Old Wounds, Fresh Faces

The rain was heavy with purpose, landing with resounding thuds all around them; Taks thought it might be trying to cleanse the ground of battle, to remove old sins from the soil and soak the earth with hope instead. Maybe it was sick of the old world’s scars and wanted to wipe the slate clean.

With what had happened here, that was a losing battle in itself.

“Taks, damnit!” Marta bellowed as the tarp Taks had been holding slipped and flapped in the wind. “Hold it steady! Hog’s teeth, I don’t want to spend all night at it!”

Their mind was wandering again. Taks half-yelled an apology that was eaten by the storm and groped in the dim light for the tarp’s edge. Their fingers connected with the Orb’s eerie metallic surface, centuries of detail exposed to the brutal elements; it still felt hot even after so much time. They helped Marta stake down the rest of the tarp in embarrassed silence, covering the gaping hole in the Orb’s top; of the field’s choices, this one had the most intact structure, which wasn’t saying much.

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Stygian Cells

This is a story I submitted to Glitter + Ashes, “an anthology of queer joy and queer community in the face of disaster”, published by Neon Hemlock Press. It made the shortlist but not the final cut, so now I get to share it with you. I’m honoured to have made the shortlist, and if you enjoy this kind of thing (or the above description whets your appetite for less sad post-apocalyptic stories), please do check out the zine as it’s still available for pre-order! Info here, and pre-orders are here! Support small press!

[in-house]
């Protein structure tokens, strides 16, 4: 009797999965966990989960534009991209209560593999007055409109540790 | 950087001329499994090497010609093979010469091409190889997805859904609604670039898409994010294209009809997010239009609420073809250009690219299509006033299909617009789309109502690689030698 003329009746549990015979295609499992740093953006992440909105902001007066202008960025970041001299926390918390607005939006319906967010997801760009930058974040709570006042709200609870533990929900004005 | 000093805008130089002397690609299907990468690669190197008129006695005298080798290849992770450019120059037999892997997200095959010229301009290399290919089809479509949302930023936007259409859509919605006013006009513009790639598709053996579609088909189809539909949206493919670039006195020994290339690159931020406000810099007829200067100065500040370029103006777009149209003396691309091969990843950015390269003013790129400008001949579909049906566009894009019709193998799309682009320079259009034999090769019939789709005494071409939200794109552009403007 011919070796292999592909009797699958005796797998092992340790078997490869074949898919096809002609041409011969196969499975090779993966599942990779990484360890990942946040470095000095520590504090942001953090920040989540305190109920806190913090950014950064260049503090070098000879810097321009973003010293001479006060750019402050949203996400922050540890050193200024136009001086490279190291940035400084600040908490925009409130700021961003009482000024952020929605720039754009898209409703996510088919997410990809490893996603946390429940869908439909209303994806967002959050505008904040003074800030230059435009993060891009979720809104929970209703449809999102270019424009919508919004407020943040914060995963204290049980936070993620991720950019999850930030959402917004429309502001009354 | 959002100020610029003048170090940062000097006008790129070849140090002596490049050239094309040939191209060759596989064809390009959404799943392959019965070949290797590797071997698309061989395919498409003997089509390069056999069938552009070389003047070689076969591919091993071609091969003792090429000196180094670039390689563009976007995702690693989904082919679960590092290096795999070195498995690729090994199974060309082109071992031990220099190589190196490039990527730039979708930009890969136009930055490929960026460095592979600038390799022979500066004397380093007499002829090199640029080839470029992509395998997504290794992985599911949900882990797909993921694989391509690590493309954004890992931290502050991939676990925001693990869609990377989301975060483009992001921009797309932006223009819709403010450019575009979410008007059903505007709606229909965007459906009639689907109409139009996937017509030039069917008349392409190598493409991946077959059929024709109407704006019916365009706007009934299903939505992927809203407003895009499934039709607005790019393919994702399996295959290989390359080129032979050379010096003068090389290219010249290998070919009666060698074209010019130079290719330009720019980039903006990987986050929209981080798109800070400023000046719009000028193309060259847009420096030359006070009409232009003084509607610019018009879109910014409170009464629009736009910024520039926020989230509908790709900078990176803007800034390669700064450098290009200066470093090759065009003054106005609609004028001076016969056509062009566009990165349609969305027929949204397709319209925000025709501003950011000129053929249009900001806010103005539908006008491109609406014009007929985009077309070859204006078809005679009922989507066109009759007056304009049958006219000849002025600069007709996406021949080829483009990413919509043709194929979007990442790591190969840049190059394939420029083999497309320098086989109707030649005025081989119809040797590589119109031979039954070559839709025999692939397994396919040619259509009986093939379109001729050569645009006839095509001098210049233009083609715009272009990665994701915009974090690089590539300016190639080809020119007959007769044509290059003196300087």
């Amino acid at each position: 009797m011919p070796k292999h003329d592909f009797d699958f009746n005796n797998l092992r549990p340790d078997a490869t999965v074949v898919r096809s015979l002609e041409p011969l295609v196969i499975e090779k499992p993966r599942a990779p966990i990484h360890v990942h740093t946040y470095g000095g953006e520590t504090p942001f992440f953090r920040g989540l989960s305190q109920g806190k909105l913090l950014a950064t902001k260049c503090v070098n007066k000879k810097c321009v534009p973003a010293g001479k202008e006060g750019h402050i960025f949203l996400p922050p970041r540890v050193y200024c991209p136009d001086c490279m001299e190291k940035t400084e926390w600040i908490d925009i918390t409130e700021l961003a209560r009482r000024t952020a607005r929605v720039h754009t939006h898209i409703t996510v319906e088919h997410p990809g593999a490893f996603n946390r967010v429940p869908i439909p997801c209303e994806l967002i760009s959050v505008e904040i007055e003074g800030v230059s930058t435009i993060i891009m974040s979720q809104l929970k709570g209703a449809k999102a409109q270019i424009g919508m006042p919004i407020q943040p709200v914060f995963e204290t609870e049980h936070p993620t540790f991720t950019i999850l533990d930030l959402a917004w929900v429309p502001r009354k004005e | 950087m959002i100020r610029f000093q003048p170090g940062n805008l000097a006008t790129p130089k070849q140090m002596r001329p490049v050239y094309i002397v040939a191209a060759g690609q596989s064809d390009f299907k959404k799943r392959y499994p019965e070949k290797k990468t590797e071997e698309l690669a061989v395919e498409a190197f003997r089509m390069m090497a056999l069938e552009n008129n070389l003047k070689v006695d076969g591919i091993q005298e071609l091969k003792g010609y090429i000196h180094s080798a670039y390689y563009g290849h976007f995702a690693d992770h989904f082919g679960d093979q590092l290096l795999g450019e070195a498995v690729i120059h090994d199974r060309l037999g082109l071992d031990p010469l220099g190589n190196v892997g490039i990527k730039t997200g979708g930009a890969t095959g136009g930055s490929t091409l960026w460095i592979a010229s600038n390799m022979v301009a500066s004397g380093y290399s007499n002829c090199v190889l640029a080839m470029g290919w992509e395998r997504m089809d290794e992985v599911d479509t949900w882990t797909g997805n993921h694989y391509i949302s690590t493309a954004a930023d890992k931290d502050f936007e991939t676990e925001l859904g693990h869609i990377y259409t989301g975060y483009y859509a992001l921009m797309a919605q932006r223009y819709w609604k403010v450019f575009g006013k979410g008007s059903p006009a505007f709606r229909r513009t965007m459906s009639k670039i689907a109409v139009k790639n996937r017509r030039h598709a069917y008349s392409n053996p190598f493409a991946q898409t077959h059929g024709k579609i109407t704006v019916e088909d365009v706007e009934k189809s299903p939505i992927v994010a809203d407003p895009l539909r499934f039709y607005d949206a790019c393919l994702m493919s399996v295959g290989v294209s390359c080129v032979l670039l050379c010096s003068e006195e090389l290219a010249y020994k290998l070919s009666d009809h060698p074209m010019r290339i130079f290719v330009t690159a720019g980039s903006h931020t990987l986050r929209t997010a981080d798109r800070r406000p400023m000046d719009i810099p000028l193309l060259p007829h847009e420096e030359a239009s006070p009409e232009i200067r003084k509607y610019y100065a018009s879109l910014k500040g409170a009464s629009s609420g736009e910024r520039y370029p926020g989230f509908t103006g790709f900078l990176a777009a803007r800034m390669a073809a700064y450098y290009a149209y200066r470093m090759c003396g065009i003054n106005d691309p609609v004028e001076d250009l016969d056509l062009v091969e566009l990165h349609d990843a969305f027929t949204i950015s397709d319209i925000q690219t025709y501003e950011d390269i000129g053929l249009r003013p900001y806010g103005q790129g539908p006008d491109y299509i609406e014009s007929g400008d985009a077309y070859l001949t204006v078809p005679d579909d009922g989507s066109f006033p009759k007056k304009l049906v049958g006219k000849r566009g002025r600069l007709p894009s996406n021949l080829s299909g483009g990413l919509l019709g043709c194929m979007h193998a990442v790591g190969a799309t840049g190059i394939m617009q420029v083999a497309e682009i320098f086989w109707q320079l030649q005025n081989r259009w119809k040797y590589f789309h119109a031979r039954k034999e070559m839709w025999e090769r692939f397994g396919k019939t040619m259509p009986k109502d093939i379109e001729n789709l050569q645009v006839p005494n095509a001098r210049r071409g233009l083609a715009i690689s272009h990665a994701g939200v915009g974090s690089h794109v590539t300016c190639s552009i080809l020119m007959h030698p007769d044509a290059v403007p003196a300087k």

“What do you mean, ‘your bones are no good here’?” Festree said, confused. “These are third-age roach skeletons, they’re worth at least a few old wyrds.” She picked up the bones to emphasize her point, showing their intricate branching structures. It had taken her nearly three days to prepare them, and these were the good ones; the rest had been thrown into a lackluster stew as spice. Her stomach still roiled when she thought of it.

“I’ll tell you what, little witch-” The hag hacked horribly, her misshapen, furred body wracked by the effort, “-you cure me of this wretched cough, and I’ll give you what you want.” She rubbed at her throat for effect.

Festree rolled her eyes, then scooped the bones back into a pouch. “Fine.” She drew herself level with the stooped woman’s eyes. “But if I find out these wyrds are bunk, I’ll hex you with my period cramps for three moons, you old blister.”

Carlisle wrinkled their nose, but said nothing as Festree cleared a spot on the ground.

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The Distance Between Us

The station wheeled through the void carelessly, metal carapace groaning and creaking against the sheer vacuum that surrounded it. The Jovian moon of Callisto swirled in the darkness below, framed by the gigantic sphere of gas and storms that was Jupiter. The rings glinted in sparkling sunlight, sunlight that had careened through space at such unimaginable speeds just to shine against all these tumbling, hurtling rocks. Even the other moons twinkled in the distance, hot white sparks against the deep black canvas behind.

It all looked so fake.

Niké stared hard out of the viewport, trying to convince their brain that what they saw was reality. Those huge, unimaginably strange bodies outside, so alien compared to the cool Martian sand they grew up on. So cold and barren, devoid of life or shelter. Niké squinted their eyes. Still doesn’t look right, they conceded.

“Niké!” The old caretaker bot shouted down the connector.

“Yeah,” Niké responded distractedly, eyes glued to the surreality of such an immense spectacle. The unfathomable vastness was just wrong-

“Nee-Kay.” Came the synthesized voice again, stressing the syllables. It always got their attention, and not for good reason.

“What, Tink.” Their reply was flat.

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